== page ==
lim inf

k→∞ ∇ fμ(xk) = 0. (22)

Proof Suppose that the conclusion (22) is not true. Then, there exists a constantε0> 0, such that

∇ fμ(xk) ≥ ε0, ∀ k. (23)

Since(∇ fμ(xk))Tdk = −∇ fμ(xk)2, there existsαk> 0, such that

fμ(xk+ αkdk) ≤ fμ(xk) − 2δ(1 − γ )αkfμ(xk). (24) This means{ fμ(xk)} is decreasing and bounded, which implies that xk∈ L(x0) and { fμ(xk)} is convergent. We denote that limk→∞ fμ(xk) = f. From (24), it can be verified that limk→∞αkfμ(xk) = 0. By the definition of fμ(x), we know f > 0, and therefore 0< αk =αkffμ(xk)

μ(xk)αkfμf(xk). To sum up, we obtain

klim→∞αk = 0. (25)

Now, applying Lemma3.2, there is a constant r > 0, such that

∇ fμ(xk) ≤ r, ∀ k. (26)

Next, we prove {dk} is bounded by a contradiction argument. If {dk} is unbounded, then there exists an index K2, such thatdk → ∞, k → ∞, k ∈ K2. Letθk be the angle between−∇ fμ(xk) and dk. Then, we see that

cosθk= −(∇ fμ(xk))Tdk

∇ fμ(xk)dk =∇ fμ(xk)

dk . (27)

This relation enables us to apply ε0 ≤ ∇ fμ(xk) ≤ r to conclude cos θk → 0, k∈ K2, k→ ∞, which means θkπ2, k∈ K2, k→ ∞. Considering this geometric relationship, we have(∇ fμ(xk))Tdk→ 0, k ∈ K2, k→ ∞, from which we find

−∇ fμ(xk)2= (∇ fμ(xk))Tdk → 0, k ∈ K2, k → ∞,

which contradicts (23). Thus,{dk} is bounded, i.e., there exists a constant M> ε0, such that

dk ≤ M, ∀ k. (28)

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Then, combining (25) together with (28) gives

klim→∞αkdk = 0. (29)

In addition, from (27), we have cosθkMε0, which further yields

− (∇ fμ(xk))Tdk = ∇ fμ(xk)dk cos θkε02

Mdk. (30) Applying the mean value theorem, we obtain

fμ(xk+ αkdk) = fμ(xk) + αk(∇ fμk))Tdk

= fμ(xk) + αk(∇ fμ(xk))Tdk+ αk(∇ fμk) − ∇ fμ(xk))Tdk

≤ fμ(xk) + αkdk(∇ fμ(xk))Tdk

dk + ∇ fμk) − ∇ fμ(xk) , (31) whereξkis between xkand xk+ αkdk. Using Lemma3.1and the compact property of level set L(x0) imply that ∇ fμ(x) is uniformly continuous on L(x0). This together and (29) implies that there exists a constantα > 0, for sufficiently large k, such that αkdk < α and

∇ fμk) − ∇ fμ(xk) < 1 2

ε02

M. (32)

Then, when k is sufficiently large, from (31), we have

fμ(xk+ αkdk) ≤ fμ(xk) + α

ε20 M +1

2 ε02 M



= fμ(xk) − ˆαε02

2M, (33)

which contradicts fμ(xk+1) − fμ(xk) → 0, k → ∞. Therefore, there must hold lim inf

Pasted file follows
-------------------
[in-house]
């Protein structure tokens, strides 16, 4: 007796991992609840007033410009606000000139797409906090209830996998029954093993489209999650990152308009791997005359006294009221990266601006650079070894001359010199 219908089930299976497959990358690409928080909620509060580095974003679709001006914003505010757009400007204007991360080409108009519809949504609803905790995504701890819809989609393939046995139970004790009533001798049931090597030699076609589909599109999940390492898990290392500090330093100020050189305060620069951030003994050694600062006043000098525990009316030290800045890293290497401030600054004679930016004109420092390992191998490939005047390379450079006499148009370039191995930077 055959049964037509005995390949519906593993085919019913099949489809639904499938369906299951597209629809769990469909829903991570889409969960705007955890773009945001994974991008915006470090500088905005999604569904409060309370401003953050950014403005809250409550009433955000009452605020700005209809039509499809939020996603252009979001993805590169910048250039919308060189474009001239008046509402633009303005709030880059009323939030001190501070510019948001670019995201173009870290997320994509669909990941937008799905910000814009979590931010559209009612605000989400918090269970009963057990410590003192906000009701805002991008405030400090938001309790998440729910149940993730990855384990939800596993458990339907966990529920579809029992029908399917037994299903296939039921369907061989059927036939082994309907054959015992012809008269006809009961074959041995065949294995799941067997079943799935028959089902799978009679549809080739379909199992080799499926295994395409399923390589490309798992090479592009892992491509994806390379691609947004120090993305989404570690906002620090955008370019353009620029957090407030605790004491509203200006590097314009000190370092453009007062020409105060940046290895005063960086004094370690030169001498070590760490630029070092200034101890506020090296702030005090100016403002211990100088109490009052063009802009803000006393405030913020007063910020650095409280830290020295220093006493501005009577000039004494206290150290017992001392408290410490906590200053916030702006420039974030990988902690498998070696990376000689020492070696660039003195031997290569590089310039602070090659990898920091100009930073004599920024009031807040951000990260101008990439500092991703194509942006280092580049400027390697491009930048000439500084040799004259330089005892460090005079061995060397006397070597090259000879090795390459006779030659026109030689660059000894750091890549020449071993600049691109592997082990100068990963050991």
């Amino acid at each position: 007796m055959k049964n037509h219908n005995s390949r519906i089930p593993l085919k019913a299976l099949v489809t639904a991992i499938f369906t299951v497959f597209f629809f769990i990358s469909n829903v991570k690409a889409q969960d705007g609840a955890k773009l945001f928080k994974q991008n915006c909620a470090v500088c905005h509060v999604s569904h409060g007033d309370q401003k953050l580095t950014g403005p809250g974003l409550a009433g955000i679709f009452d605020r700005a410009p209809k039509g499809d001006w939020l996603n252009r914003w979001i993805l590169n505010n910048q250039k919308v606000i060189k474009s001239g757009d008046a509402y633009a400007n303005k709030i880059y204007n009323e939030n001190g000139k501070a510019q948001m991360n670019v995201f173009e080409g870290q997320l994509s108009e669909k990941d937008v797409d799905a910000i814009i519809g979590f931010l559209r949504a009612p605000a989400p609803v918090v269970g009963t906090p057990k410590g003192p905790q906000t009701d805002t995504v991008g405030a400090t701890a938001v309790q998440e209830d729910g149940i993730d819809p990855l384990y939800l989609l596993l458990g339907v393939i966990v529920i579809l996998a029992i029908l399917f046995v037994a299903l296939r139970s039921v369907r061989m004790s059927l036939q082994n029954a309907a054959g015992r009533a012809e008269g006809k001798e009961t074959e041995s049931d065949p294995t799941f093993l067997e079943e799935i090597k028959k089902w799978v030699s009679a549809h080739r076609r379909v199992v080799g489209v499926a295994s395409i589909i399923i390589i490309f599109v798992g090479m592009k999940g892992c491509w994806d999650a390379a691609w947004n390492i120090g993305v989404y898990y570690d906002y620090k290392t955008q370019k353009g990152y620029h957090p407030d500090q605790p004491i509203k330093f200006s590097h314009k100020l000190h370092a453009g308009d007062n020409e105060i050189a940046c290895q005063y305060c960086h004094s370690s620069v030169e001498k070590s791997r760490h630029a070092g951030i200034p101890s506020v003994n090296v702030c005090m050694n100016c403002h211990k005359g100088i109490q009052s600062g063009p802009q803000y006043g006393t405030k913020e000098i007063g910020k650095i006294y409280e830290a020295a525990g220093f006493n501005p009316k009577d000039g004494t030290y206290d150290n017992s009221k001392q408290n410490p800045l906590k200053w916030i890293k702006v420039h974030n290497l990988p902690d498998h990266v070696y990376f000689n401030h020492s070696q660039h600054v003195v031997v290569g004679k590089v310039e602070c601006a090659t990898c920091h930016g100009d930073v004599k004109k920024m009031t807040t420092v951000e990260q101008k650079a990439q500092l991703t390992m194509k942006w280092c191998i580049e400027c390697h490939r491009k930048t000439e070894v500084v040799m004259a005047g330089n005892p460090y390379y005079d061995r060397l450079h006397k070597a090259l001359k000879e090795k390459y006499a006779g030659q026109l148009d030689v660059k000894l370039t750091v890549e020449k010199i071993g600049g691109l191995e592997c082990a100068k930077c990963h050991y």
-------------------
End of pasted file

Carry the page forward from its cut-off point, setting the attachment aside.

k→∞ ∇ fμ(xk) = 0.



4 Numerical experiments

In this section, we conduct numerical experiments to show the performance of our algorithm for signal recovery. All tests are run in MATLAB R20116 on a 64-bit PC with an Intel (R) Core(TM) i7-6500U of 2.50 GHz CPU and 8.00 GB of RAM equipped with Windows 7 operating system.

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Experiment 1

In what follows, we divide our tests into two groups: noise-free case and noise case.

we report the numerical results of our algorithm for signal recovery. In all of our simulations, A∈ IRm×nis assumed to be Gaussian matrix and m=n2, n4, x∈ IRnis a K -sparse original signal with K = 40n, whose nonzero component satisfies normal distribution N(0, 1). Moreover, we set b = Ax + e in the noisy case, where e is the Gaussian noise with zero mean and varianceσ2.

The parameters of our algorithm are summarized as follows:

x0= zeros(n, 1), λ = 0.001 ∗ ATb, ρ = 0.5, δ = 0.002, γ = 0.2, σ2= 0.0001.

In Tables1and2, we setμ0= 0.1, μk+1= 0.4μkand the algorithm terminates when the relative error

x − x

x < 4 × 10−3,

where x is the reconstruction signal. In Tables 3 and4, F denotes the smoothing functions, CPU denotes cpu time, Re denotes the relative error and It denotes the iterations, we setμ = 1.0 e−2, 1.0 e−3, 1.0 e−4, 1.0 e−5and the algorithm terminates when

| fμ(xk+1) − fμ(xk)|

| fμ(xk+1)| < 1.0 e−12.

Note that the result from each test is obtained by running our algorithm 10 times and taking its average result.

In our experiments, we found thatψ1is very unstable, sometimes it is not applicable to solve the test problems. Similar concern had also been addressed in [13, page 135].

Table 1 Comparisons of five smoothing functions for noise-free case

CPU time Iterations

n m ψ2 ψ3 ψ4 ψ5 ψ6 ψ2 ψ3 ψ4 ψ5 ψ6

2000 n/2 1.21 0.94 1.32 1.27 0.92 72 74 75 73 69

n/4 1.37 0.90 1.45 1.59 1.00 129 135 142 148 147

4000 n/2 4.16 3.83 5.01 4.50 3.80 70 70 78 72 68

n/4 4.68 4.12 5.19 5.58 4.50 131 143 143 148 146

6000 n/2 9.54 8.49 9.80 9.22 8.61 70 70 70 69 68

n/4 9.69 10.35 10.71 12.91 10.54 134 163 145 159 164

8000 n/2 16.93 16.25 18.76 18.91 15.55 67 71 74 78 69

n/4 15.76 15.65 18.65 19.49 15.75 126 137 145 144 138

10000 n/2 25.88 24.06 30.07 25.83 24.21 67 67 76 68 68

n/4 27.94 28.28 29.96 34.48 27.60 139 138 151 160 149

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Table 2 Comparisons of five smoothing functions for noisy case

CPU time Iterations

n m ψ2 ψ3 ψ4 ψ5 ψ6 ψ2 ψ3 ψ4 ψ5 ψ6

2000 n/2 1.27 1.00 1.30 1.33 1.00 73 78 75 75 72

n/4 1.54 0.92 1.64 1.55 0.91 145 151 154 150 144

4000 n/2 4.48 4.47 4.89 4.62 4.36 72 80 75 72 76

n/4 4.94 5.16 5.77 5.09 4.65 137 159 154 143 158

6000 n/2 8.81 9.07 9.80 9.91 8.97 65 72 72 67 69

n/4 11.65 11.61 12.10 12.38 10.12 160 167 152 165 154

8000 n/2 16.27 17.05 18.28 18.53 16.69 69 75 76 74 71

n/4 15.76 18.04 19.27 17.99 16.91 132 155 145 145 143

10000 n/2 25.59 25.58 26.04 25.82 25.38 68 71 67 67 68

n/4 25.82 27.23 37.00 29.52 27.73 136 150 175 150 155